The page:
Nature has the power to soothe the soul and improve mental well-being. It turns out, participating in nature-based citizen science projects can have a double positive impact—boosting both the participant’s well-being and advancing scientific knowledge.
Nature Up Close and Personal: A Well-being Experiment
The UK Centre for Ecology & Hydrology (UKCEH), the University of Derby and the British Science Association recently conducted the first large-scale study to measure the well-being benefits of participating in citizen science projects. The study, „Nature Up Close and Personal: A Well-being Experiment,” was conducted during the pandemic restrictions of 2020 and involved 500 volunteers from across the UK.
Volunteers were randomly assigned to carry out a 10-minute nature-based activity at least five times over eight days. These activities included: a pollinate insects survey, a butterfly survey, simply spending time in nature and writing down three good things they noticed, or a combination of both.
Both before and after the activities, the volunteers were surveyed to assess differences in their connection to nature, well-being, and pro-nature behavior.
The Results: A Boost in Well-Being and Pro-Nature Behavior
The results were overwhelmingly positive. All volunteers showed increased scores in well-being and feeling connected to nature after completing their activities. Participants reported that their experience „gave them permission to slow down,” „made them more aware of nature in all aspects of the environment,” and „reminded them that small things can make a big difference to their mood.”
Furthermore, those who wrote down three good things they noticed, either alone or when combined with nature recording activities, reported that they were more likely to adopt pro-nature behaviors beyond their involvement in the project, such as planting more pollinator-friendly plants or creating shelters for wildlife. This shows that taking part in citizen science has even more benefits for nature.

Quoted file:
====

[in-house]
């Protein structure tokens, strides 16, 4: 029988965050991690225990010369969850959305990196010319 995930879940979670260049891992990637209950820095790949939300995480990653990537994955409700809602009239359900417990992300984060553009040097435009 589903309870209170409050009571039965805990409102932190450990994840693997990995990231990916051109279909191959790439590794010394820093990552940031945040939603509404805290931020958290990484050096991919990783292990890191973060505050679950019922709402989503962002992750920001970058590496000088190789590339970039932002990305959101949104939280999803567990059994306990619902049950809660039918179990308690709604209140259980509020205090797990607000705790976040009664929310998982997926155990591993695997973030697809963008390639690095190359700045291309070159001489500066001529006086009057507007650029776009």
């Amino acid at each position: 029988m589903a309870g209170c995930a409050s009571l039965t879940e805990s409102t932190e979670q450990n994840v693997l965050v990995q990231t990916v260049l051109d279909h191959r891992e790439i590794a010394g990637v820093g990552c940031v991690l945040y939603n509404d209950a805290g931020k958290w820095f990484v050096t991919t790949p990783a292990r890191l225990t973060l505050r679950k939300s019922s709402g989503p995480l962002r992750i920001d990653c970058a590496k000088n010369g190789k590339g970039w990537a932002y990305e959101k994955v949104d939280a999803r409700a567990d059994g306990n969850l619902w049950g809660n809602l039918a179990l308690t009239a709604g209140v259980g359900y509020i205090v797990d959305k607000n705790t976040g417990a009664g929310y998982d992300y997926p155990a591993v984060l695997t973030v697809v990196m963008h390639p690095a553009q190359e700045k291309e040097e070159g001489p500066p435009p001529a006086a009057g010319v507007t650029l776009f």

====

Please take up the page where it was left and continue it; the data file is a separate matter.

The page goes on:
Enhancing the Human-Nature Relationship
Dr. Michael Pocock, ecologist and academic lead for public engagement with research at UKCEH, stated, „Being in and around nature is good for our well-being, and we’ve shown that focused, active engagement with nature is just as important—whether that is ‘mindful moments’ in nature or taking part in citizen science.”
Co-author Professor Miles Richardson, who leads the Nature Connectedness Research Group at the University of Derby, added, „People connect with nature in different ways, so it’s great to see nature-based citizen science can provide another form of active engagement that can strengthen the human-nature relationship. When combined with noticing the positive emotions nature can bring, citizen science can help unite both human and nature’s well-being.”
Join the Movement
There are many nature-based citizen science projects run by different organizations all year round. UKCEH welcomes support from anyone interested in volunteering to get involved with recording wildlife via the iRecord website and free-to-use apps for butterflies: iRecord Butterflies and the UK Pollinator Monitoring Scheme. Records from these citizen science projects are used in vital scientific research to understand changes in our wildlife.
So, why not join the movement and reap the benefits for both yourself and the environment? Get involved with nature-based citizen science and make a positive impact on the world, one step at a time.